Plastic pollution in oceans is a huge threat to the marine environment. Recently, a campaign went out that showed a picture of plastic bags and a jellyfish in the ocean, demonstrating just how easy it is for animals such as the turtle to mistake a plastic bag for food.

Image result for plastic bag and jellyfish

However, aside from large plastics such a bottles and bags littering the ocean, there is another lesser known pollutant that is just as fatal ….

Micro plastics: What are they?

Micro plastics are manufactured, solid plastic particles of less than 5mm in diameter. Cosmetics such as exfoliating products and toothpaste contain microbeads which are a type of micro plastic. These microbeads are so small they pass through the filtering system, making their way into the ocean. There are also other types of microplastics called micro fibres which are also becoming a threat to marine life. After every wash, hundreds of tiny fibres from synthetic clothing make their way into the ocean.

A study found that 60-85% of human-made material found on shore lines consisted of micro fibres from clothes. Something needs to be done before it’s too late!


What do micro plastics do to the marine environment?

Micro plastics are not biodegradable, meaning they cannot be broken down by bacteria. This means that they remain in the environment for years causing pollution to the ecosystem and creating an environmental hazard for marine life. Animals including fish, oysters and whales mistake these plastic particles for zooplankton (animals which are bottom of the food chain), making them feel full but not giving them the nutrients they need to survive. As a result they starve to death.

In 2004, it was shown that water samples in some areas contained 6 times more plastic particles than plankton. A shocking statistic! These plastics bio-accumulate up the food chain, so even human health is at risk as we could have plastic in our systems through eating fish.

In fact virtually every marine species has a little bit of plastic inside them including 90% of birds. This causes negative behaviours and makes them more vulnerable. Plastics absorb and concentrate pollutants in the water and the chemicals get absorbed into the bloodstream which causes changes in behaviour. Studies have shown that the inhalation or absorption of microplastics has caused stunted growth or death before these animals reach the reproductive age. They also cause genetic disruption and infertility.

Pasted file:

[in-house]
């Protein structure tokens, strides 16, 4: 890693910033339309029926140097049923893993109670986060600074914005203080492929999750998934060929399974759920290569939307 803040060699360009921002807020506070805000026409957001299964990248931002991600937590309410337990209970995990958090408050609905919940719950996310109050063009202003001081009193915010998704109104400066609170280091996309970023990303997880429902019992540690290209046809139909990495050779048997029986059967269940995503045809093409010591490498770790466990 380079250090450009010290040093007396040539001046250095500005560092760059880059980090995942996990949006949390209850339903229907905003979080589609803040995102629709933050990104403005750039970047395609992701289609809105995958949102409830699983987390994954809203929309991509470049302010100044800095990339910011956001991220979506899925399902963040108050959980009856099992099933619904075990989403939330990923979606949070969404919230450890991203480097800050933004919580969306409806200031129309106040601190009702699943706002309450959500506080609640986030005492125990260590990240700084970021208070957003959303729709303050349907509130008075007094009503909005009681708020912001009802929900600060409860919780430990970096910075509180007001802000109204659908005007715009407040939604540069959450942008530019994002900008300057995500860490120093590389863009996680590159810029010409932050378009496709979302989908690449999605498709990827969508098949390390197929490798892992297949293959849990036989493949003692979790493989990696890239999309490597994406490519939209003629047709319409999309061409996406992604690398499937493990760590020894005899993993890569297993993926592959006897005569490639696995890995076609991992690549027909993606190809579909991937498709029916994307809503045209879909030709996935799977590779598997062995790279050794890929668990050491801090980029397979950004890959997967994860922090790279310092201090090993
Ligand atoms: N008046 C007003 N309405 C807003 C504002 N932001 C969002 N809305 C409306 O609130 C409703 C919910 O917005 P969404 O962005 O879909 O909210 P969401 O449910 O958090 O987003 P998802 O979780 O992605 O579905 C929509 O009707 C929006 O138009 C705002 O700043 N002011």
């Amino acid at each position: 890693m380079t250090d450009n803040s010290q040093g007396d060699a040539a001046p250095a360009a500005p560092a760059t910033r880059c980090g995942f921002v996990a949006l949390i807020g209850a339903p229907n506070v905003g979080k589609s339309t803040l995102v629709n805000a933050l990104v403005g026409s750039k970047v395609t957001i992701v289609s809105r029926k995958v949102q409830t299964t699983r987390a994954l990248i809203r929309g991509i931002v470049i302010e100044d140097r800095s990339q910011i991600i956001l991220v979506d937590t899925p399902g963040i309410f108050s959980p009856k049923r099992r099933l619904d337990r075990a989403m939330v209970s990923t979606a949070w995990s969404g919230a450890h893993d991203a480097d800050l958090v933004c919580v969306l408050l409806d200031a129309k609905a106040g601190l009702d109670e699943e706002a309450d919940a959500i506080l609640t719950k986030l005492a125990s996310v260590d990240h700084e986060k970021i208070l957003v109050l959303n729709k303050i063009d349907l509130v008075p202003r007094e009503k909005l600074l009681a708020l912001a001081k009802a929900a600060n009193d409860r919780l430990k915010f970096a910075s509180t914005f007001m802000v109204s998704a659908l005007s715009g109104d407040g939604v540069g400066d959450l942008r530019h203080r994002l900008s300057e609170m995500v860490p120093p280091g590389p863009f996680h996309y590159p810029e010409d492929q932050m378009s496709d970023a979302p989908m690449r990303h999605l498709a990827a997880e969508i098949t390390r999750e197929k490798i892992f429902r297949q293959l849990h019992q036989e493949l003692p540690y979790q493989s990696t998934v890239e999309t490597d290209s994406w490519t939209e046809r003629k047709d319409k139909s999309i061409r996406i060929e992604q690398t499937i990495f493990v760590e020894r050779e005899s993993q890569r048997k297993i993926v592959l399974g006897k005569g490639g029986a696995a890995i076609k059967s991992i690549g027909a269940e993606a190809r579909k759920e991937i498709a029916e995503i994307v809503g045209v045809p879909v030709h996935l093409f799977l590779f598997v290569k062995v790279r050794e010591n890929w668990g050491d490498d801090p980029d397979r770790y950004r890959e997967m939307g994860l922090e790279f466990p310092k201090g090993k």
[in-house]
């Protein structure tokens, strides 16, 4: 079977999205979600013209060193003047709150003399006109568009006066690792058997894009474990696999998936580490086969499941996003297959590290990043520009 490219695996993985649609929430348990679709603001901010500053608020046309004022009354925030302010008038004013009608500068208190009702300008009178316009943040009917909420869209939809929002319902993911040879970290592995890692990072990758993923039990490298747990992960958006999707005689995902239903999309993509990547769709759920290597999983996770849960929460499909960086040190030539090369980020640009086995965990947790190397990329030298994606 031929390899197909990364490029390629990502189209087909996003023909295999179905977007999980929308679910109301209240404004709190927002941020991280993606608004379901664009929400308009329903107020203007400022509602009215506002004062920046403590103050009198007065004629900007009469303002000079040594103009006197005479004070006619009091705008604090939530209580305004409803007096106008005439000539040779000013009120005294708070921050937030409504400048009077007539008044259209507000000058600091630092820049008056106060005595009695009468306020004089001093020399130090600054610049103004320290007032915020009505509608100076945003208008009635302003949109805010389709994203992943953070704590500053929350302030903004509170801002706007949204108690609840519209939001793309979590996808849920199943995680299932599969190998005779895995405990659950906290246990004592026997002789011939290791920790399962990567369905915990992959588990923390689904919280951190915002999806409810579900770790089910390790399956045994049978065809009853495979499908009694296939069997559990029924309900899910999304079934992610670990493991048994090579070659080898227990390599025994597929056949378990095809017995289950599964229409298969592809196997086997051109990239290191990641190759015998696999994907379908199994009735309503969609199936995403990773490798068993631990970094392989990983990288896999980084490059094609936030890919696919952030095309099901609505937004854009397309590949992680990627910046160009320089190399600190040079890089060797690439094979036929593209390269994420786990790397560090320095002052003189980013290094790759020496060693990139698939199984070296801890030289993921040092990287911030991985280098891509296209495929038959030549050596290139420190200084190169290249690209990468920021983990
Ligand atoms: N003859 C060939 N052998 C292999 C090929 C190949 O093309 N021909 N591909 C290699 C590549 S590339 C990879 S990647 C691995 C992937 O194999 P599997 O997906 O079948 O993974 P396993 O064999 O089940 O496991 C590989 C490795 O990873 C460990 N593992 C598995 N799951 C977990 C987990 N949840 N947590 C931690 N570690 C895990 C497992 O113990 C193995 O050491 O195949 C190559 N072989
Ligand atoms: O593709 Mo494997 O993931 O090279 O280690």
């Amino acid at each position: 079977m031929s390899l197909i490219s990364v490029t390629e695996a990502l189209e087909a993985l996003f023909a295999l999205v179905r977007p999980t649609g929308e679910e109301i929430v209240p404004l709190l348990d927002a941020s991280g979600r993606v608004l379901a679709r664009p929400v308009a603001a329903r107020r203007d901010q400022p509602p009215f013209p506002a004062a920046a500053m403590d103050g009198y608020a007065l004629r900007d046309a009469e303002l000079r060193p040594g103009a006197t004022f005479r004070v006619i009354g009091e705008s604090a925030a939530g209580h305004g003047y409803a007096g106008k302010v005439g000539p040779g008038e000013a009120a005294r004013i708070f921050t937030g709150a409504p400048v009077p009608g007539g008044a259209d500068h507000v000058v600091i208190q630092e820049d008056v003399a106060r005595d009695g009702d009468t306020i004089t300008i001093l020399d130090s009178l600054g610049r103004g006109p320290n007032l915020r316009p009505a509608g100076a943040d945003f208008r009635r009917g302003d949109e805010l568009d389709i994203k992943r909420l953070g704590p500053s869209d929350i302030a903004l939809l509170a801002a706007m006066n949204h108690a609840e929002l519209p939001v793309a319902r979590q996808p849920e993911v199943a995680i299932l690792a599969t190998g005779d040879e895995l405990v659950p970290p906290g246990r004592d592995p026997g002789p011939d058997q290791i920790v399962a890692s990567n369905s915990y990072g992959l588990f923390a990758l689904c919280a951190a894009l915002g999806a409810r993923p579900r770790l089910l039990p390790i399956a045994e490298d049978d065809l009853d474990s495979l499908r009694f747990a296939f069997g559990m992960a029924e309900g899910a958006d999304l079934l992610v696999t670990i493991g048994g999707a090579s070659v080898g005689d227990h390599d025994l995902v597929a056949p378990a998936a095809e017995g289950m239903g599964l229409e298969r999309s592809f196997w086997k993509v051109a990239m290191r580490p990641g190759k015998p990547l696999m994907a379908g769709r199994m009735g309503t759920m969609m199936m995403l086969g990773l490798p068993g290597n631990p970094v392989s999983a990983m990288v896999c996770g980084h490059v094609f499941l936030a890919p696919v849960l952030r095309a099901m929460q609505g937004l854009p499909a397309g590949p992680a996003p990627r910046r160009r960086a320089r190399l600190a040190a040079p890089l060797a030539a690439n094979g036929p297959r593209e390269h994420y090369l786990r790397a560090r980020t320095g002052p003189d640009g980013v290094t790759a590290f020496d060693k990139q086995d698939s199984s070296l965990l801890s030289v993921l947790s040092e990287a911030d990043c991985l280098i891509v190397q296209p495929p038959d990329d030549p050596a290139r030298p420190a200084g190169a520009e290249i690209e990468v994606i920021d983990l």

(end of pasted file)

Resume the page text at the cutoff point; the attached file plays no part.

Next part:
Slowed warming of sand sediment due to the contamination of micro plastics has also affected the sexual determination of turtles, meaning more turtles are being born male who cannot reproduce without a female.


What can we do to prevent micro plastics from polluting the ocean?

  1. Firstly, the most obvious answer would be banning the use of microbeads. Some countries have already implemented the ban of microbeads in cosmetics, and others pledge that they will be banned by the end of 2017.
  2. Use biodegradable alternatives to microbeads: rice, apricot seeds, bamboo, and walnut shells are just as good and do not harm marine life! So CHECK THE LABEL BEFORE YOU BUY!
  3. Get a better filtering system –  in an ideal world this would be great, but micro plastics are so small it is virtually impossible to filter all of them out!
  4. Design clothing that doesn’t shed as many fibres. The clothing industry was approached to help design clothing with less harm to the environment but unfortunately they refused to deal with the problem which was an impediment in research and solutions.
  5. We can combat this by choosing clothing made of organic, natural fibres. This is less environmentally harmful and biodegradable.
  6. Lastly, by reducing the amount of times clothing is washed, washing at lower temperature, and avoiding powder detergents could reduce the amount of fibres washed up significantly.



Together we can make conscious choices and stop carelessly, polluting the ocean and harming it’s both it’s inhabitants and ourselves.

Let us know what you are doing to help combat plastic pollution in the ocean by commenting below or tweeting us @revival.collect